What is a lease?
A leasehold title is ‘carved’ from a freehold title. A leasehold title gives the legal owner of that title (“Lessee”) sole possession and control of part or all of a wholly owned building for a limited period of time by granting a lease.
Once the period of time granted by the Lease (‘the Term’) ends, the owner of the Lease title loses his right to occupy and control the property.
A leasehold title is always subject to the rights and control of the legal owner of the freehold title. The owner of the freehold title (‘the lessor’) can control how the tenant can occupy and use the property by setting terms and conditions in the lease (‘lease agreements’).
Lease titles are generally granted for periods of at least 99 years. The most common form of transfer title is that of a flat in a building that has been converted into flats or a ‘block’ of flats.
The landlord owns the main structure of the building and those parts that are not within any particular floor (for example, corridors, stairs, entrances, paths) (‘the common parts’) and is responsible for the maintenance and repair of the structure and common parts. The tenants (‘the tenants’) are responsible for keeping only the part of the building that is within their leasehold title (‘the disappearance’) and for observing the terms and conditions established by the lease. The landlord will also collect an annual rent (‘Land Rental’) and a service charge (to pay for the maintenance of the structure and common parts of the building by the landlord).
If the Lessee does not observe the terms and conditions set forth in the Lease, the Freeholder may terminate the Lease Term and regain the Leased property.
Beware of the Head-lease
The Lessee may (subject to the terms of the Lease) grant an additional Lease (a sublease) of the Leased property. The Tenant will then be the ‘Principal Tenant’ and the owner of the sublease will be its tenant. It is important to check if the lease you are buying is a sublease or a main lease. You can only find out by checking the freehold title, which will list all the leases granted from the freehold title.
If you purchase a sublease, you will be subject to the terms and conditions of the main lease in addition to the terms and conditions of your lease. If the Principal Lessee does not observe the terms and conditions of his lease, the Freeholder may terminate the Principal Tenant. This will result in all leases granted under that main lease coming to an end as well.
There are provisions in the law for a subtenant to appeal to the courts to prevent his lease from ending. There is a limited period of time to make this application. If you don’t know that your lease is a sublease in the first place, you won’t be able to make this request and your lease may end unexpectedly.
Lease Title Classes
Absolute lease title
Freehold leasehold title will only be granted when freehold (and any other intermediary primary leasehold title) has been granted with freehold title or has not been registered has been deducted to the satisfaction of the registrar in the HM Land Registry.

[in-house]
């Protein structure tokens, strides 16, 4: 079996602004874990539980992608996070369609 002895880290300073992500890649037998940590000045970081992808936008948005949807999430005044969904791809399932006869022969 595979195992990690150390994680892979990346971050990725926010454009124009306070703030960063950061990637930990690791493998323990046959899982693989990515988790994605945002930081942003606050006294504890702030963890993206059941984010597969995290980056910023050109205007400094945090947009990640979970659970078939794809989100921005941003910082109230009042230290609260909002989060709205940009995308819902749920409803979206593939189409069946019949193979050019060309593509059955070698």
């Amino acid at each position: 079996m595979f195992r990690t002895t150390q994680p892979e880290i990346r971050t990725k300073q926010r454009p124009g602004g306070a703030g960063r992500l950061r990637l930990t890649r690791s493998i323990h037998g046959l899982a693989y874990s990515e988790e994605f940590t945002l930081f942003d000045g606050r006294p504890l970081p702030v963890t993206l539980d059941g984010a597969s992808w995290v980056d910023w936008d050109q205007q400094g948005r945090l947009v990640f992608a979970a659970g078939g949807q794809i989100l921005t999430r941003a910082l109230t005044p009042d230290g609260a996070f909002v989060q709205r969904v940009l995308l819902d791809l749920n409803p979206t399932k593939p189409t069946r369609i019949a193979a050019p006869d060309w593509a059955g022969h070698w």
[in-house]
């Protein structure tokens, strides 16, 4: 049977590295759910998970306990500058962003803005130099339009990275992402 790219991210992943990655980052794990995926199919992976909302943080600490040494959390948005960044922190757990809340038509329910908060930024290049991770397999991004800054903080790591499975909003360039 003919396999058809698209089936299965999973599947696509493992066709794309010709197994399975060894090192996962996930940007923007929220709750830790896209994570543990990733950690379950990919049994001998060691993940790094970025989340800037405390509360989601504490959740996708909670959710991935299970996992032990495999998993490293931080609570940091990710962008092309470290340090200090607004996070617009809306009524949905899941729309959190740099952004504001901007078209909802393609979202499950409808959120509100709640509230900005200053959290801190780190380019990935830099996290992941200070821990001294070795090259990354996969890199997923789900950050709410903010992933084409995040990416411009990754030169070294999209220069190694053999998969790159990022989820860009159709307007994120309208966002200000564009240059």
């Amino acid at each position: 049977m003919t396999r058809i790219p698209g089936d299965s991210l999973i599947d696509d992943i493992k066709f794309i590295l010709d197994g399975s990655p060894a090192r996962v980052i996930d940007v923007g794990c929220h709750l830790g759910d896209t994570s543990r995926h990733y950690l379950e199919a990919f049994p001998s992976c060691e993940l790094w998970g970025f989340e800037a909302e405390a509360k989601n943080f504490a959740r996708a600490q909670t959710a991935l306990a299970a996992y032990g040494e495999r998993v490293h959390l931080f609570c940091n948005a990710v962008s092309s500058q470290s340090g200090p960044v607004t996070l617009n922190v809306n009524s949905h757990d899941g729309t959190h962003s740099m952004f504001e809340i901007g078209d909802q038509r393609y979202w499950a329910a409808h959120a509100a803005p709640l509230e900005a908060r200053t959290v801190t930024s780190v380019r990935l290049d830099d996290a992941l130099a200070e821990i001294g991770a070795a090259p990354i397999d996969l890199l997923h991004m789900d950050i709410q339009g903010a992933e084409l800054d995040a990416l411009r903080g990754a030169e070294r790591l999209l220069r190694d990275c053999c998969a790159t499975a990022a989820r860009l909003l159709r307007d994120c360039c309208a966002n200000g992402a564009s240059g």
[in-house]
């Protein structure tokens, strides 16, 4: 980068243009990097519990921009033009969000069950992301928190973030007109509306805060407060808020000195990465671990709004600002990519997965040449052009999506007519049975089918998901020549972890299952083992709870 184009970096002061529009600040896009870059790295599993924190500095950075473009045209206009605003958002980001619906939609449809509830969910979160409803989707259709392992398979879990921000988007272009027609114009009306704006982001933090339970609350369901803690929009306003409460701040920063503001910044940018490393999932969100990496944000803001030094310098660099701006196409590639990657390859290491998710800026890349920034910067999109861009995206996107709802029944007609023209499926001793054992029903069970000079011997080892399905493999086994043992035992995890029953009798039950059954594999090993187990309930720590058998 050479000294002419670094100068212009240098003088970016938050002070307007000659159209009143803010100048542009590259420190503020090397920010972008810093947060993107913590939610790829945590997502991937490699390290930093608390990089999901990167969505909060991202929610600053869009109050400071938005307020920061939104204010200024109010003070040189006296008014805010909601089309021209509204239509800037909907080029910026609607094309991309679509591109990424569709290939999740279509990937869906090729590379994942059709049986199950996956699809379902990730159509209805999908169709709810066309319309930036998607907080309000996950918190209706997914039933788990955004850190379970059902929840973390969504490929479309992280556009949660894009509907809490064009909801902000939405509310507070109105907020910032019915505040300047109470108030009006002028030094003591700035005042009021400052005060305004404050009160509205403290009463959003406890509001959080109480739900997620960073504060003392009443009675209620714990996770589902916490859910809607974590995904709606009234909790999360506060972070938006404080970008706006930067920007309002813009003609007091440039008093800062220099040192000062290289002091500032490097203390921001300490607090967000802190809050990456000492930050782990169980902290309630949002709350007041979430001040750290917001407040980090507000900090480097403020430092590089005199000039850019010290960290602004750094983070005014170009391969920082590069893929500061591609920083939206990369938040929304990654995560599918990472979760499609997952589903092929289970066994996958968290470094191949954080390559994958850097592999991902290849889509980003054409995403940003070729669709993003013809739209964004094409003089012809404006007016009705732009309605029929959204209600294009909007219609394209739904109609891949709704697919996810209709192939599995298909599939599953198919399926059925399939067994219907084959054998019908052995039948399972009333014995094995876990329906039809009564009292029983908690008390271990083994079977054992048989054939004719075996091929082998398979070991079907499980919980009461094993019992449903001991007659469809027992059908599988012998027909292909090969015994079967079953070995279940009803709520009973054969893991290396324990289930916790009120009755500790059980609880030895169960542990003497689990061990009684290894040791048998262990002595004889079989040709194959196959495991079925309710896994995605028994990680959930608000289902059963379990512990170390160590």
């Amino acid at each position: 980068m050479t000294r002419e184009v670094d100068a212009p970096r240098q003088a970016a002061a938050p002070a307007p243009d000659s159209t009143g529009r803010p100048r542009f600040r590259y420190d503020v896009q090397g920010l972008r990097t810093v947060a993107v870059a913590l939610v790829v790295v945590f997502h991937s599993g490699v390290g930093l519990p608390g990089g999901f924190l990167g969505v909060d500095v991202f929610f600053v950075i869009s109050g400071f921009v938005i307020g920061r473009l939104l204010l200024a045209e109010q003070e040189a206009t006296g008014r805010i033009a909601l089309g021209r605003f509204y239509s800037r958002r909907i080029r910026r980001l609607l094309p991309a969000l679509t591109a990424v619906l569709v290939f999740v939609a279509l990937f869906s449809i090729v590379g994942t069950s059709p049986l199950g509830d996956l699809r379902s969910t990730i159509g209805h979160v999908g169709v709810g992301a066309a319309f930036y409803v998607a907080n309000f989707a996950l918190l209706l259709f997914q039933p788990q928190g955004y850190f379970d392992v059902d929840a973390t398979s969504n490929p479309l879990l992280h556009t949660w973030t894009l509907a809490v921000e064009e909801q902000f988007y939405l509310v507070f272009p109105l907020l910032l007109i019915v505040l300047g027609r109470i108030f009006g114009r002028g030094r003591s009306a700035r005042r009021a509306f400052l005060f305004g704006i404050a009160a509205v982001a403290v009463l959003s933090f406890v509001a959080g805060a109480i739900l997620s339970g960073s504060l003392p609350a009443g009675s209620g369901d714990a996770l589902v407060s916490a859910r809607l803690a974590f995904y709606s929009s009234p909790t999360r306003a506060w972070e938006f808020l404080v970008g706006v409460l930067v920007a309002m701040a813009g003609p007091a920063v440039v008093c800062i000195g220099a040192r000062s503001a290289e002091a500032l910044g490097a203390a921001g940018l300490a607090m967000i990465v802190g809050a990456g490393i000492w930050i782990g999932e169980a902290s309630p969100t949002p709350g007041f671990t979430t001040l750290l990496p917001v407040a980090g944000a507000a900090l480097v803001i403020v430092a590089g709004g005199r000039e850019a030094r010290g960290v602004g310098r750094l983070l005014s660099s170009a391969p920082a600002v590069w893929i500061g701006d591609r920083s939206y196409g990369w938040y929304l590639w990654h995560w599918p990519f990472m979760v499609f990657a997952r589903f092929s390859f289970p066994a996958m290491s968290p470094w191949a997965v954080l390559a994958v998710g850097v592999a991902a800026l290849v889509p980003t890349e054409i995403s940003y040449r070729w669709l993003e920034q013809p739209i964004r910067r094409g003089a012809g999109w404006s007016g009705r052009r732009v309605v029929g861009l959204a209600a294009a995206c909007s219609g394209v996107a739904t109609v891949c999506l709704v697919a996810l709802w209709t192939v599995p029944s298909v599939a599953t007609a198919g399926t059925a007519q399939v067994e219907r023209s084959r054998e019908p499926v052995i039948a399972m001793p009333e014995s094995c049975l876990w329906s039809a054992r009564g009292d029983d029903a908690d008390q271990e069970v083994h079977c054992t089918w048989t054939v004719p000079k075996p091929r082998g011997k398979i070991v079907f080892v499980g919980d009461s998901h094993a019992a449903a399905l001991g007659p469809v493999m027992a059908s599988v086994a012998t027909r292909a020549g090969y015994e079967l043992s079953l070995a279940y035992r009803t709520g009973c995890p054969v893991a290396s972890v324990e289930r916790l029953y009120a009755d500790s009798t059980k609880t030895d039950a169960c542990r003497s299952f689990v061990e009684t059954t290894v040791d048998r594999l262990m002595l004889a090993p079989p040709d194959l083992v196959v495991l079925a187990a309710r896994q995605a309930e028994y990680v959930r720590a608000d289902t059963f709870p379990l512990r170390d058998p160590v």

Again, as with the freehold title, the title must be such that ‘a competent professional advisor could advise the buyer who wishes to accept it ‘ and that the landlord’s right to grant the lease has been approved by the HM Land Registry.
As with Freehold Absolute Title, the registrar believes that a defect in title is such that it will not cause the holding under title to be altered, it can still grant absolute title.
An absolute lease title is subject to the implicit rights and express covenants, obligations, and liabilities attached to the freehold title, as well as the lease title, including the covenants, obligations, and responsibilities in the lease. Generally, a lease must have a duration of seven years or more in order to register.
Leased property title
As with freehold title, rented title is granted when the owner’s title is based on adverse possession, or when title deeds have been lost or legal title and ownership cannot be proven. person applying for the title is in a real occupation. or on the income and earnings receipt and it is not possible to register the title under any other kind of title.
Qualified lease title
A qualified lease title is very rare. Qualified leasehold title is granted when the applicant’s legal right to title to the property can only be established for a limited period of time or is subject to reservations whose effect combines to mean that the title is not a good title to the property. An example of this is when the transfer of property is done in breach of trust, such as when someone sells without the agreement of another party who has a legally enforceable right to the property.
Good leasehold title
The good tenancy title is granted in circumstances where the absolute property title (or intermediate title of which the good tenancy title is granted) has not been deducted from the HM Land Registry. In these circumstances, there is no guarantee that the lease has been validly granted. The right of the owners to the leasehold title and even the existence of the title, will always be open to challenge. In light of this, mortgage companies and banks are reluctant to make loans on properties with good leasehold titles.